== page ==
United States District Court, D. New Jersey
LYNN ANTISTA, on behalf of herself & those similarly situated, Plaintiff,
FINANCIAL RECOVERY SERVICES, INC., CAVALRY SPV I, LLC, and JOHN DOES 1 TO 10, Defendants.
WILLIAM J. MARTINI, U.S.D.J.
Lynn Antista brings this putative class action against
Defendants Financial Recovery Service (“FRS”) and
Cavalry SPV I, LLC (“Cavalry”), alleging that
Defendants violated the Fair Debt Collection Practices Act
(“FDCPA”). According to the Complaint,
Defendants' collection letter contained a “false,
deceptive, or misleading representation” by stating
that “settlement may have tax consequences.” Now
before the Court is Defendants' motion to dismiss under
Federal Rule of Civil Procedure 12(b)(6). There was no oral
argument. Fed.R.Civ.P. 78.1(b). For the reasons set forth
below, Defendants' motion to dismiss is
GRANTED and Plaintiff's claim regarding
the potential tax consequences of settlement is
DISMISSED. Plaintiff's second FDCPA
claim is not affected by this motion and remains pending.
facts in this case are fairly straightforward. Plaintiff
defaulted on an account with HSBC Bank Nevada, N.A, during
the summer of 2011. Compl. ¶ 24. Defendant Cavalry
purchased the debt,  then hired Defendant FRS to collect.
¶ 27; Compl. Ex. A. This action arises from a collection
letter that FRS sent to Plaintiff on May 19, 2016, which
stated that Plaintiff owed $410.31. After describing three
different settlement options, the letter made the following
This settlement may have tax consequences. Please consult
your tax advisor. FRS is not a law firm and FRS will not
initiate any legal proceedings or provide you with legal
advice. The offers of settlement in this letter are merely
offers to resolve your account for less than the balance due.
For assistance, please feel free to call us at the toll free
number listed below or use our online consumer help desk.
reason that settlement “may have tax
consequences” is that canceled or discharged debt
qualifies as gross taxable income, which normally must be
reported to the IRS. Plaintiff does not dispute this general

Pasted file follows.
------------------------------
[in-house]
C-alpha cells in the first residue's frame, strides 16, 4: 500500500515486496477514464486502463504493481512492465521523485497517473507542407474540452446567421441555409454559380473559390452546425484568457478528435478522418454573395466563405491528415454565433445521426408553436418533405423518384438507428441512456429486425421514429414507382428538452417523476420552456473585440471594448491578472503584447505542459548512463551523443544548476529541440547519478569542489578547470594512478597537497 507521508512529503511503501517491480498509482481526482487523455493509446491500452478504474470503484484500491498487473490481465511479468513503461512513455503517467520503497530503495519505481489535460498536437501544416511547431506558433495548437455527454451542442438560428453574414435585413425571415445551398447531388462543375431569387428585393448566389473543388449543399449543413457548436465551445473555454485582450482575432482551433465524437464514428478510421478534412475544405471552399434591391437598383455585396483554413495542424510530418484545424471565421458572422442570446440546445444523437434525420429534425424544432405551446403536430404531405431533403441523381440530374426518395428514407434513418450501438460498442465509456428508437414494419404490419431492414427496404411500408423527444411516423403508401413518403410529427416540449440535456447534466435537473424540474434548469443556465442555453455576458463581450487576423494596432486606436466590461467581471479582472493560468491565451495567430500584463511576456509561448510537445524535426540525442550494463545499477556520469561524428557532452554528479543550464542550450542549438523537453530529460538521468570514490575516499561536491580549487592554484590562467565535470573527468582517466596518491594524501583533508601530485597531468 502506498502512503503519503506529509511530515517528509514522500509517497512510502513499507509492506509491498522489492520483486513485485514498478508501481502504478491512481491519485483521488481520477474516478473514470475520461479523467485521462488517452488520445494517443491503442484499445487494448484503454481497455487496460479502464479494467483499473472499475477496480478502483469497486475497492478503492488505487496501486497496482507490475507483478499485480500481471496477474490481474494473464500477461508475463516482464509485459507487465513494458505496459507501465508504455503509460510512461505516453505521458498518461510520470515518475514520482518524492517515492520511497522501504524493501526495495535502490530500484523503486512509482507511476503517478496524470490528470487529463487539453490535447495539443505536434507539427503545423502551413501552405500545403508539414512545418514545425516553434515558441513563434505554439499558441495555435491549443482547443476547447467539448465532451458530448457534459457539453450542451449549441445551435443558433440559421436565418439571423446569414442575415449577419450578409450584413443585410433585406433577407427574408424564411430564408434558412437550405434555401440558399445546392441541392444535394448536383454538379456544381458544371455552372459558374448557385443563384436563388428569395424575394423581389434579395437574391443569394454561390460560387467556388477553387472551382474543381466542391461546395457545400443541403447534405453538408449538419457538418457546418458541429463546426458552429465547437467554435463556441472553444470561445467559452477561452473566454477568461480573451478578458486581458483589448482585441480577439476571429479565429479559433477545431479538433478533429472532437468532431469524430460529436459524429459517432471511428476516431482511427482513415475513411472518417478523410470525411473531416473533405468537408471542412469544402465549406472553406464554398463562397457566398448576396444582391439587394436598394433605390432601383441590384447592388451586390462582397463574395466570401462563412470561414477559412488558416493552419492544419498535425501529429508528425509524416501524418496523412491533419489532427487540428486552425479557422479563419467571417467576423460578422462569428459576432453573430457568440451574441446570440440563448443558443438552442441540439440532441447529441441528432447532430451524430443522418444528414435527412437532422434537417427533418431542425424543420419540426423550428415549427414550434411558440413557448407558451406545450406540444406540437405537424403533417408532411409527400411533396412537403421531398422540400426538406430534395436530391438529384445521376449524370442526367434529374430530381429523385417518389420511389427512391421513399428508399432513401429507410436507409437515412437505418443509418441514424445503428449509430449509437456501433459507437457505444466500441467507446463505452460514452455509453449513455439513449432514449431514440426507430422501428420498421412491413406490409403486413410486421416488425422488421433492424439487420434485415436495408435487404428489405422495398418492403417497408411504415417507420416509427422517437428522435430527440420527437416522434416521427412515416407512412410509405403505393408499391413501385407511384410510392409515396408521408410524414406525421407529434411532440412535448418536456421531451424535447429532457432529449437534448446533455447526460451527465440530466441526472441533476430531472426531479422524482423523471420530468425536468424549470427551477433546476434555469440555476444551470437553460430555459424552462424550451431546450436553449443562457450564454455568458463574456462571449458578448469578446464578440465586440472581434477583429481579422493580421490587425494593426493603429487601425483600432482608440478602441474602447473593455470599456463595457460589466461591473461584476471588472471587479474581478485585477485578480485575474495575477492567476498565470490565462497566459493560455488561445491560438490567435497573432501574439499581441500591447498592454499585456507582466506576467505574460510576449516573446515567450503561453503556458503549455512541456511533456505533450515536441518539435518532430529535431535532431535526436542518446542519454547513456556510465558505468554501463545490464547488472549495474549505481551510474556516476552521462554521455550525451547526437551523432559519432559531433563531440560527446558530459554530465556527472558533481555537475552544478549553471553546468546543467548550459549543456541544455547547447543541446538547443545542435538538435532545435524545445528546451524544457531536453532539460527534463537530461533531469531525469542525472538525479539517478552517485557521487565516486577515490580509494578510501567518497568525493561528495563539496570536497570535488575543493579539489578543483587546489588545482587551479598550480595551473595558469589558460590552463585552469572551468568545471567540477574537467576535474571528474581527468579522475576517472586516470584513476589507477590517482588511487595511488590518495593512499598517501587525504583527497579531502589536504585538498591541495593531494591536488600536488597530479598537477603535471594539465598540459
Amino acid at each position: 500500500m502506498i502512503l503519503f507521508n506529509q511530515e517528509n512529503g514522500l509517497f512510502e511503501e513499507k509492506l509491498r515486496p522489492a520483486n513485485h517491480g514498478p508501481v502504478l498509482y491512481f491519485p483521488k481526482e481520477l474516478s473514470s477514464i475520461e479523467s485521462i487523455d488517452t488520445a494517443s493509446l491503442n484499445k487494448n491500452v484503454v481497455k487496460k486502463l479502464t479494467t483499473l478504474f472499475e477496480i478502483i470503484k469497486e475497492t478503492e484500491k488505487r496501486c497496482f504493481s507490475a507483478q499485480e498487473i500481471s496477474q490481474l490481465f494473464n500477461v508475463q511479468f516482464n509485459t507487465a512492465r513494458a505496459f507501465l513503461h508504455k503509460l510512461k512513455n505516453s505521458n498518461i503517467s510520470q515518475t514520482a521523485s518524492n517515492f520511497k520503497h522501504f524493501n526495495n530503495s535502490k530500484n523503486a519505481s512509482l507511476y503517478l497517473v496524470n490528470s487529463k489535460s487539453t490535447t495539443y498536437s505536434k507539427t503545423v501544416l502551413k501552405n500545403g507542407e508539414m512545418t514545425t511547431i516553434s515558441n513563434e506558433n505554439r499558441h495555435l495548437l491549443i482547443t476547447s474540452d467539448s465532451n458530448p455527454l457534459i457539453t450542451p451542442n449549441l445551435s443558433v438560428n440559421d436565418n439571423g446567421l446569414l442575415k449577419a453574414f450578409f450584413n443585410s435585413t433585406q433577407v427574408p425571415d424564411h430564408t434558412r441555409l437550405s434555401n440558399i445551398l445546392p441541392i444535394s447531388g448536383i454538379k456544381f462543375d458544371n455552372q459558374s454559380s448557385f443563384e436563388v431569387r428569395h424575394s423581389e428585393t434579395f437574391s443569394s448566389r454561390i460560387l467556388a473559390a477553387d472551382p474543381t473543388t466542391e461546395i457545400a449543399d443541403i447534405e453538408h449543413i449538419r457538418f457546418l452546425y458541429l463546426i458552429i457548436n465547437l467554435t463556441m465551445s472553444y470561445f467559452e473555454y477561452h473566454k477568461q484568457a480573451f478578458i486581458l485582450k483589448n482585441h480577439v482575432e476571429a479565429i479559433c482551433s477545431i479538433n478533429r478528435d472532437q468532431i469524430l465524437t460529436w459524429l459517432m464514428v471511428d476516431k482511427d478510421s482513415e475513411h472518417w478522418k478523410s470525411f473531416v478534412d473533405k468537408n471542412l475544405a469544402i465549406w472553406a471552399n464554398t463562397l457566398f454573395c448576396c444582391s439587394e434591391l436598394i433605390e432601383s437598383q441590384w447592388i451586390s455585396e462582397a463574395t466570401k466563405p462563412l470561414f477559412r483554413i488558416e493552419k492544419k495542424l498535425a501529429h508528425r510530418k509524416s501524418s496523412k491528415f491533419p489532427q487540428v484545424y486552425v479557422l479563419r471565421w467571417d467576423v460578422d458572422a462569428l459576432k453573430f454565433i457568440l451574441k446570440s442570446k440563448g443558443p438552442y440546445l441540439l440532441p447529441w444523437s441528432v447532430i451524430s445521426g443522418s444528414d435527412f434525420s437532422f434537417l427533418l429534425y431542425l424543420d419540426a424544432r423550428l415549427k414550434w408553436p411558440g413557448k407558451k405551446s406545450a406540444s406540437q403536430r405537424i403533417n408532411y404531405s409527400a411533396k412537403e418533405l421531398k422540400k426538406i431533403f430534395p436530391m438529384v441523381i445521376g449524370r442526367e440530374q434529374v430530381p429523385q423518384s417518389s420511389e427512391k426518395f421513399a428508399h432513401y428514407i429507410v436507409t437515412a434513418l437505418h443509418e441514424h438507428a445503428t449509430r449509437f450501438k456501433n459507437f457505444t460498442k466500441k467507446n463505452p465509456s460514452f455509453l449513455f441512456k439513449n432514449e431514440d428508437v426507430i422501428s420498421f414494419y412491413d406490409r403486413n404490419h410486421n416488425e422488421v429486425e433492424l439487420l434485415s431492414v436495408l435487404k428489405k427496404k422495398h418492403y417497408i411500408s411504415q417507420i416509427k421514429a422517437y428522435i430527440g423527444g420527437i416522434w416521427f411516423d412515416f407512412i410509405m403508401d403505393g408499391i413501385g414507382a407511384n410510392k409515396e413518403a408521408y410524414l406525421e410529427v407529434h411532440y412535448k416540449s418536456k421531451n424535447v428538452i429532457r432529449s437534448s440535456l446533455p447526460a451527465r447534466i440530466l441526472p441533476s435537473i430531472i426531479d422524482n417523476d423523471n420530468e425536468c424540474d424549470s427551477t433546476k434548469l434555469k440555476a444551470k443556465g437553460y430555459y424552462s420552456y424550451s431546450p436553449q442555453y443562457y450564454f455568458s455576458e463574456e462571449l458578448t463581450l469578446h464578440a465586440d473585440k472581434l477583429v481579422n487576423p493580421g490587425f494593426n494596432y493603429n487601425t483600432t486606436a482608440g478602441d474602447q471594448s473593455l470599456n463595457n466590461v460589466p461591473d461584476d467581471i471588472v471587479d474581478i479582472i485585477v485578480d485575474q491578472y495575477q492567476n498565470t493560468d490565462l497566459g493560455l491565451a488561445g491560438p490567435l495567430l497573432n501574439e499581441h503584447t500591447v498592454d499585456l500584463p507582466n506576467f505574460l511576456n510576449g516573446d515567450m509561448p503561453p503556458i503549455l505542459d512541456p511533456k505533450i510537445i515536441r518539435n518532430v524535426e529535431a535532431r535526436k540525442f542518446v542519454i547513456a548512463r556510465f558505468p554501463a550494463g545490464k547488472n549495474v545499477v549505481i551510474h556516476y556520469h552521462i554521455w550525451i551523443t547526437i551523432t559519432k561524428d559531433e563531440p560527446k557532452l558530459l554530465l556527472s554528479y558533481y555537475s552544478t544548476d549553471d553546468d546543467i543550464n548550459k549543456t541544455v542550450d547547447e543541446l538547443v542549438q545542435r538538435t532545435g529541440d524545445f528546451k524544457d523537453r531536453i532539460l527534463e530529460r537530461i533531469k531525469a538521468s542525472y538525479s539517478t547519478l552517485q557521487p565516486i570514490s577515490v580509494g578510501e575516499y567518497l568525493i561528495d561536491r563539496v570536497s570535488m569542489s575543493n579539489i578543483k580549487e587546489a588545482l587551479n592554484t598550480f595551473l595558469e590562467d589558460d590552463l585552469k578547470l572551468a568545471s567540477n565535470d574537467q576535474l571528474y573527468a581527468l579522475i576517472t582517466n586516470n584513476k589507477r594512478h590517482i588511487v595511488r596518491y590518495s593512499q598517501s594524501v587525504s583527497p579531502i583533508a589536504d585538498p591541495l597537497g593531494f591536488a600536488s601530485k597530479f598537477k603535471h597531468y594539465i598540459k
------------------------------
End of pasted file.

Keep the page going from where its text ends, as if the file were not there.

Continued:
proposition. Rather, Plaintiff alleges that the statement,
“[t]his settlement may have tax consequences, ”
is false or misleading because the particular circumstances
of Plaintiff's debt exempt her from reporting the
discharge of that debt as taxable income. Specifically, the
tax code contains reporting exceptions for debtors in
insolvency, see 26 U.S.C. § 108(a)(1)(B); debts
disputed at the time of discharge, see Zarin v.
C.I.R., 916 F.2d 110, 115 (3d Cir. 1990); and discharged
debts under $600. See 26 U.S.C. § 6050P(b).
Plaintiff argues that each of these exceptions applies and
that she therefore would have no obligation to report a
settlement. Consequently, the statement that settlement
“may have tax consequences” is false and
misleading. A second FDCPA claim-that Defendants engaged
unfair and deceptive practices by attempting to collect
time-barred debts without proper disclosure-is not addressed
in Defendants' motion and therefore remains
Rule of Civil Procedure 12(b)(6) provides for the dismissal
of a complaint, in whole or in part, if the plaintiff fails
to state a claim upon which relief can be granted. The moving
party bears the burden of showing that no claim has been
stated. Hedges v. United States, 404 F.3d 744, 750
(3d Cir. 2005). In deciding a motion to dismiss under Rule
12(b)(6), a court must take all allegations in the complaint
as true and view them in the light most favorable to the
plaintiff. See Warth v. Seldin, 422 U.S. 490, 501
(1975); Trump Hotels & Casino Resorts, Inc. v. Mirage
Resorts Inc., 140 F.3d 478, 483 (3d Cir. 1998).
a complaint need not contain detailed factual allegations,
“a plaintiff's obligation to provide the
‘grounds' of his ‘entitlement to relief'
requires more than labels and conclusions, and a formulaic
recitation of the elements of a cause of action will not
do.” Bell Atl. Corp. v. Twombly, 550 U.S. 544,
555 (2007). Thus, the factual allegations must be sufficient
to raise a plaintiff's right to relief above a
speculative level, such that it is “plausible on its
face.” See Id. at 570; see also Umland v.
PLANCO Fin. Serv., Inc., 542 F.3d 59, 64 (3d Cir. 2008).
A claim has “facial plausibility when the plaintiff
pleads factual content that allows the court to draw the